With Anti-China Protectionism, the Left Is Aiding Trump’s Xenophobic Agenda

Tobita Chow

U.S. President Donald Trump speaks during a retreat with Republican lawmakers at Camp David in Thurmont, Maryland, January 6, 2018. (SAUL LOEB/AFP/Getty Images)

Because Chi­na is increas­ing­ly seen as a threat to U.S. glob­al hege­mo­ny, anti-Chi­na nation­al­ism is on the rise in Amer­i­can pol­i­tics. Late last sum­mer, Steve Ban­non spoke at the Coun­cil on For­eign Rela­tions and dis­cov­ered—much to his sur­prise—that his hawk­ish approach to Chi­na had gone main­stream. Ear­ly this year, Defense Sec­re­tary James Mat­tis, who is in what pass­es as the mod­er­ate fac­tion in the Don­ald Trump White House, released the 2018 Nation­al Defense Strat­e­gy, stat­ing that Inter-state strate­gic com­pe­ti­tion, not ter­ror­ism, is now the pri­ma­ry con­cern in U.S. nation­al secu­ri­ty.” Chi­na leads the list of strate­gic com­peti­tors” cit­ed by the Depart­ment of Defense. In May, Mike Allen and Jim Van­de­Hei warned at Axios that Chi­na is the great­est, grow­ing threat to Amer­i­ca” and sug­gest­ed that a smart politi­cian could turn Chi­na into a uni­fy­ing vil­lain on vir­tu­al­ly every top­ic.” Ear­li­er this month, the pun­dit Matt Ygle­sias appeared to agree, tweet­ing, I’m sort of com­ing around to the view that anti-Chi­na pol­i­tics could be the uni­fy­ing nation­al project we need.”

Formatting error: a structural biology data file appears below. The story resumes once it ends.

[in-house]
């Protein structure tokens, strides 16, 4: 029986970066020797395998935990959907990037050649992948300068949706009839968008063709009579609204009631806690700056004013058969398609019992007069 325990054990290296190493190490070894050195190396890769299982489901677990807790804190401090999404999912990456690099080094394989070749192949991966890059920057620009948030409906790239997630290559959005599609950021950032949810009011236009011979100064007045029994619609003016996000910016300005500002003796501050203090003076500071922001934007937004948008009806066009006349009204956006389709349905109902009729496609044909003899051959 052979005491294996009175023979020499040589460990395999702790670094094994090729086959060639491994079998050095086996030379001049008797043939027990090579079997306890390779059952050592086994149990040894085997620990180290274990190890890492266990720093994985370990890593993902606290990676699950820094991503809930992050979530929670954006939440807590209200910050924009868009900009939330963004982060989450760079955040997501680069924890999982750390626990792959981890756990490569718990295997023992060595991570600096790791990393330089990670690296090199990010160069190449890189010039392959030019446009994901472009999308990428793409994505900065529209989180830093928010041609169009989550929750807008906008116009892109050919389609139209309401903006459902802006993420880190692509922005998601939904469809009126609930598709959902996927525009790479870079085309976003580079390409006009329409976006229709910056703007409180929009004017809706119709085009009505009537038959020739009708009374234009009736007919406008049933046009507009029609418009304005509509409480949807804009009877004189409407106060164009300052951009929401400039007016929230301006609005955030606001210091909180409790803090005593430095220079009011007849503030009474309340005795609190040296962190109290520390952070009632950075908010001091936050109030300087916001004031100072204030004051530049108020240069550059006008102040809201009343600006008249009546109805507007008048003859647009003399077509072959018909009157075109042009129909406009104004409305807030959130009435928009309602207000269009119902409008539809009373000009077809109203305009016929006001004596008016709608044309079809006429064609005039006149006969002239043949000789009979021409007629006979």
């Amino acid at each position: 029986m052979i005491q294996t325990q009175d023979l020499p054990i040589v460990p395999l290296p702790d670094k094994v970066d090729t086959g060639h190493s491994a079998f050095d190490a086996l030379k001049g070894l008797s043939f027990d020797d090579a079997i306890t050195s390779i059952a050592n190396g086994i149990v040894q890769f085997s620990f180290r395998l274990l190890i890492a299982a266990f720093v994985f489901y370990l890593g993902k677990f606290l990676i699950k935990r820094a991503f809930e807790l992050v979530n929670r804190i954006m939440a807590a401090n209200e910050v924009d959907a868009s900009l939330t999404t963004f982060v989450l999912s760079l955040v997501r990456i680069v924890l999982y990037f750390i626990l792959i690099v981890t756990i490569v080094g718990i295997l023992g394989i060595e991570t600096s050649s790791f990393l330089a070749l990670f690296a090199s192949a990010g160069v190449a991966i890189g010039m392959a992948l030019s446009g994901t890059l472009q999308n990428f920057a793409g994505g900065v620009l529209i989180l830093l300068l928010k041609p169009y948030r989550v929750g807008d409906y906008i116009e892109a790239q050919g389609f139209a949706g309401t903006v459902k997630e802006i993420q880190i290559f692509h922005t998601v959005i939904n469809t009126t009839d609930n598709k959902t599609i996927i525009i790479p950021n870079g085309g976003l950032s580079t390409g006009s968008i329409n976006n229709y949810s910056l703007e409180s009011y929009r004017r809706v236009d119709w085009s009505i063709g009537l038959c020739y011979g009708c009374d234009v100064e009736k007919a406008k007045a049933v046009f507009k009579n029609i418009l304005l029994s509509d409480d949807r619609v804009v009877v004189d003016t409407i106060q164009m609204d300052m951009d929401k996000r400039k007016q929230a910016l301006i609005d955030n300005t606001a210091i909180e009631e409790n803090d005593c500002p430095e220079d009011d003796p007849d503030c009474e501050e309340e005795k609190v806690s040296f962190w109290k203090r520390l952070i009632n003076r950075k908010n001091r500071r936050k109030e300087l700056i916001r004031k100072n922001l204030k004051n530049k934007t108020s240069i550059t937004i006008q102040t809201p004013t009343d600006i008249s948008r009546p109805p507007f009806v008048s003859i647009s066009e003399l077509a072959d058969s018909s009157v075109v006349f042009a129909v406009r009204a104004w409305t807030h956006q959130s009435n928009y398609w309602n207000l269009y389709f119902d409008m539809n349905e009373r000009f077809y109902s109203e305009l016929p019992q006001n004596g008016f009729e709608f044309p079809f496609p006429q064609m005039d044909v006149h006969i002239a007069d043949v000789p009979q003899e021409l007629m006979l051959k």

This mount­ing anti-Chi­na nation­al­ism is bring­ing the Unit­ed States to the brink of a poten­tial­ly dis­as­trous trade war between the world’s two largest economies, with bipar­ti­san sup­port. The Trump admin­is­tra­tion, after months of threat­en­ing a trade war with Chi­na, imposed tar­iffs on $34 bil­lion of imports from Chi­na last Fri­day, and threat­ened to extend this to cov­er all $500 bil­lion of imports.

This emerg­ing trade war with Chi­na will lead to job loss in the U.S. agri­cul­ture, oil and auto indus­tries that are con­cen­trat­ed in coun­ties that vot­ed for Trump. This is a tremen­dous oppor­tu­ni­ty for Democ­rats to attack the tar­iffs in order to split Trump’s base among busi­ness lead­ers and blue-col­lar work­ers, but they show no sign of doing so. To the con­trary, Chuck Schumer (N.Y.), the top Demo­c­rat in the Sen­ate, respond­ed with strong approval when the first round of tar­iffs were orig­i­nal­ly announced, tweet­ing on June 15 that the president’s actions on Chi­na are on the mon­ey.” So far, Democ­rats have saved their sharpest crit­i­cism of Trump’s approach to Chi­na for when he called for an ease of sanc­tions on Chi­nese tele­com giant ZTE in order to save it from going out of busi­ness entire­ly, an act which Democ­rats from both cen­trist and pro­gres­sive wings of the par­ty saw as too lenient. In oth­er words, top Democ­rats are com­pet­ing with Trump to see who can be the most hawk­ish anti-Chi­na nationalist.